Lectio Divina: Psalm 51

First Sunday of Lent, Cycle A

Here, as stated before, it is my intention to draw from the forthcoming Sunday liturgy and to offer a guided prayer on one of the pieces of scripture in the same way that we have been doing in Exploring Personal Prayer. I do not intend to offer any reflections on the scripture. My suggestion is that you follow the Ignatian structure: preparation for prayer by reading the scripture, going to your prayer place and doing the prayer itself, and then moving away to another place and doing a review of the prayer. Keeping some sort of prayer journal is good practice. Note any moments of consolation in the prayer, where you felt drawn more deeply into God, and moments of desolation, where prayer was disturbed, where you were distracted and pulled further away from God: feelings of attraction and repulsion should be noted. These points may provide areas for repetition of the prayer. Also, if you have a spiritual director or prayer partner, someone who can listen with an ear to where God is in this, it may be worth sharing your prayer with them. I am following the processes outline in the prayer cards above. You may print these onto A6 or A4 card to have in your prayer space to help you become accustomed to this way of praying, remembering it is more of a flow than a rigid structure.

Psalm 51:3-4,5-6,12-13,17

For I know my transgressions,
    and my sin is ever before me.
Against you, you alone, have I sinned,
    and done what is evil in your sight,
so that you are justified in your sentence

and blameless when you pass judgement.

Indeed, I was born guilty,
    a sinner when my mother conceived me.

You desire truth in the inward being;[a]
    therefore teach me wisdom in my secret heart.

12 Restore to me the joy of your salvation,
    and sustain in me a willing[a] spirit.

13 Then I will teach transgressors your ways,
    and sinners will return to you.

17 The sacrifice acceptable to God[a] is a broken spirit;
    a broken and contrite heart, O God, you will not despise.

Lectio Divina Psalm 51: Guided prayer.

Background music is the album: Keith Halligan – Lifestyle Meditation, Global Journey

A beautiful musical version of this psalm by Sons of Korah.
Perhaps one to have stuck in your head to keep this prayer with you.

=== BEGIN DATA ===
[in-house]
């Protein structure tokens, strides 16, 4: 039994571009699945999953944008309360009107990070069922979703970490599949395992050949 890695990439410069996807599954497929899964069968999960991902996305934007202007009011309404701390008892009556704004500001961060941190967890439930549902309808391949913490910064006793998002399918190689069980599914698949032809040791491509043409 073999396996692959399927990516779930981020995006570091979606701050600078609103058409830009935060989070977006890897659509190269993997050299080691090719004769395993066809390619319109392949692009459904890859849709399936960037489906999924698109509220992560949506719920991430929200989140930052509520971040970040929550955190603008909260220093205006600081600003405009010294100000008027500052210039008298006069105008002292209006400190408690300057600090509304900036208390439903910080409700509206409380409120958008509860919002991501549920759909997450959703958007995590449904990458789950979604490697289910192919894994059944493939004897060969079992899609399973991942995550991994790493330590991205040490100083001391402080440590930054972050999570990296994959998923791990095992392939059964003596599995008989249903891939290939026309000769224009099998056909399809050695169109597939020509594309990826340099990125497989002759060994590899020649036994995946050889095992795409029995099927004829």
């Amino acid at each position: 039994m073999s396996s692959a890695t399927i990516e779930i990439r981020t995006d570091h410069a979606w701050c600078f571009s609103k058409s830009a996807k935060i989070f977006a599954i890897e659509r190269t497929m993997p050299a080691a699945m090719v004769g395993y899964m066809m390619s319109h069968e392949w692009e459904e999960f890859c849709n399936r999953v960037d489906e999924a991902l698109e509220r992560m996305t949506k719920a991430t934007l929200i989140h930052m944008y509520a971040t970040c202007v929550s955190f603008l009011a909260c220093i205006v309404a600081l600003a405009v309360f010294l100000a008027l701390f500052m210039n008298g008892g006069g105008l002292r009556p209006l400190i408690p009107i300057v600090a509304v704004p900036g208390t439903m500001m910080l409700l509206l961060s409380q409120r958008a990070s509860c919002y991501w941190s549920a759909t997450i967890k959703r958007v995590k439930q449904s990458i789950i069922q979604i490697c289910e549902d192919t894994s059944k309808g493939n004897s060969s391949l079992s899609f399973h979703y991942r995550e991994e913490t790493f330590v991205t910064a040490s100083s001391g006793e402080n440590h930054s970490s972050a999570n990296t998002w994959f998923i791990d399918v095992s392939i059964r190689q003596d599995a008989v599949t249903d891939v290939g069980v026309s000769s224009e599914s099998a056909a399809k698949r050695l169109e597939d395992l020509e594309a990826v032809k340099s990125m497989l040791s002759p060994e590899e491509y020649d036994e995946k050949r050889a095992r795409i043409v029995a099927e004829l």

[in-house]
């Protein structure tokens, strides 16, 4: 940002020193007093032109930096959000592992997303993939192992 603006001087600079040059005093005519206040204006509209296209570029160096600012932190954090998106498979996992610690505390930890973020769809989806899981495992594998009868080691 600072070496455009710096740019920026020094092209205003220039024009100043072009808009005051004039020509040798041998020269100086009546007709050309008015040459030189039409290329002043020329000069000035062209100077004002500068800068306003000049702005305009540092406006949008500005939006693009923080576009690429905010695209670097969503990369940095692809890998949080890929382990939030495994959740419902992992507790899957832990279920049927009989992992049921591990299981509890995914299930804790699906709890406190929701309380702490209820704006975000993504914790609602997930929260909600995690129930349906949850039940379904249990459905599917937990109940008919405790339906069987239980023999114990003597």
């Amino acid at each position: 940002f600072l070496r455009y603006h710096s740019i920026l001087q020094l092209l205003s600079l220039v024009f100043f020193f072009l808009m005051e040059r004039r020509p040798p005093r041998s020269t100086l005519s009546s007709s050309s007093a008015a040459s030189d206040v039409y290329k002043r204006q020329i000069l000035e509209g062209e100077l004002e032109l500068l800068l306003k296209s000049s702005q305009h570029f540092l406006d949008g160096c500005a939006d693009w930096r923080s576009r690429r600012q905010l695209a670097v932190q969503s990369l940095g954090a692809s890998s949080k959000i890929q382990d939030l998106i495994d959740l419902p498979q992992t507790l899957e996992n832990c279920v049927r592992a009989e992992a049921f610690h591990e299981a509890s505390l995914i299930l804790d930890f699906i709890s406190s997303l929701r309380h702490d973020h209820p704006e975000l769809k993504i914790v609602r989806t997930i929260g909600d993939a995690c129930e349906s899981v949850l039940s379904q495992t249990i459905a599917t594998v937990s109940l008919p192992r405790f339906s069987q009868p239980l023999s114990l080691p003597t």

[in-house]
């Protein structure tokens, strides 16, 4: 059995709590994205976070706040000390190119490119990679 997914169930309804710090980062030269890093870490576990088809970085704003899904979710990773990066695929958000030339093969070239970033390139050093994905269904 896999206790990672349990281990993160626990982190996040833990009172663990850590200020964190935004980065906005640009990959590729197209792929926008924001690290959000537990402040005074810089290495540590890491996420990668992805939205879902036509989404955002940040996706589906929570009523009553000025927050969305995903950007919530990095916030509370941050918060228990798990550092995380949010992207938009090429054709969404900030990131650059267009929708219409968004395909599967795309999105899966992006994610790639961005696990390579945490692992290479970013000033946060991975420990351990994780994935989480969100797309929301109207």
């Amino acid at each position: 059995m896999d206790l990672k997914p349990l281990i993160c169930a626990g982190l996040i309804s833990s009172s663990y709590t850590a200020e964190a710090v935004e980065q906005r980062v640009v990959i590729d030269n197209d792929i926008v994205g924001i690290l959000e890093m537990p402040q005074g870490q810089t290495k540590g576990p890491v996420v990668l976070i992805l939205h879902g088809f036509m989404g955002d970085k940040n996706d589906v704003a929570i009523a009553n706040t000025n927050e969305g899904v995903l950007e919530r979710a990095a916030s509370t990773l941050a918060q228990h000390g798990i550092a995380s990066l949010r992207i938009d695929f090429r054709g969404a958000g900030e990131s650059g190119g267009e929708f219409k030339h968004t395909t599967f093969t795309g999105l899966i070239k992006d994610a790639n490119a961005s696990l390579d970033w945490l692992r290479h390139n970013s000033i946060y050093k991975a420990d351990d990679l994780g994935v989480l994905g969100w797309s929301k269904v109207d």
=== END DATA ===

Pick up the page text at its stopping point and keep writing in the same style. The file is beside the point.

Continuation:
Lectio Divina: Isaiah 58:7-10

Fifth Sunday in Ordinary Time, Cycle A

Here, as stated before, it is my intention to draw from the forthcoming Sunday liturgy and to offer a guided prayer on one of the pieces of scripture in the same way that we have been doing in Exploring Personal Prayer. I do not intend to offer any reflections on the scripture. My suggestion is that you follow the Ignatian structure: preparation for prayer by reading the scripture, going to your prayer place and doing the prayer itself, and then moving away to another place and doing a review of the prayer. Keeping some sort of prayer journal is good practice. Note any moments of consolation in the prayer, where you felt drawn more deeply into God, and moments of desolation, where prayer was disturbed, where you were distracted and pulled further away from God: feelings of attraction and repulsion should be noted. These points may provide areas for repetition of the prayer. Also, if you have a spiritual director or prayer partner, someone who can listen with an ear to where God is in this, it may be worth sharing your prayer with them. I am following the processes outline in the prayer cards above. You may print these onto A6 or A4 card to have in your prayer space to help you become accustomed to this way of praying, remembering it is more of a flow than a rigid structure.  

Isaiah 58:7-10

Is it not to share your bread with the hungry,
    and bring the homeless poor into your house;
when you see the naked, to cover them,
    and not to hide yourself from your own kin?
Then your light shall break forth like the dawn,
    and your healing shall spring up quickly;
your vindicator[a] shall go before you,
    the glory of the Lord shall be your rearguard.
Then you shall call, and the Lord will answer;
    you shall cry for help, and he will say, Here I am.

If you remove the yoke from among you,
    the pointing of the finger, the speaking of evil,
10 if you offer your food to the hungry
    and satisfy the needs of the afflicted,
then your light shall rise in the darkness
    and your gloom be like the noonday.

Lectio Divina Isaiah 58: 7-10 Guided prayer

Background music is the album: Keith Halligan – Lifestyle Meditation, Global Journey  0

Lectio Divina: Psalm 40

Second Sunday in Ordinary Time, Cycle A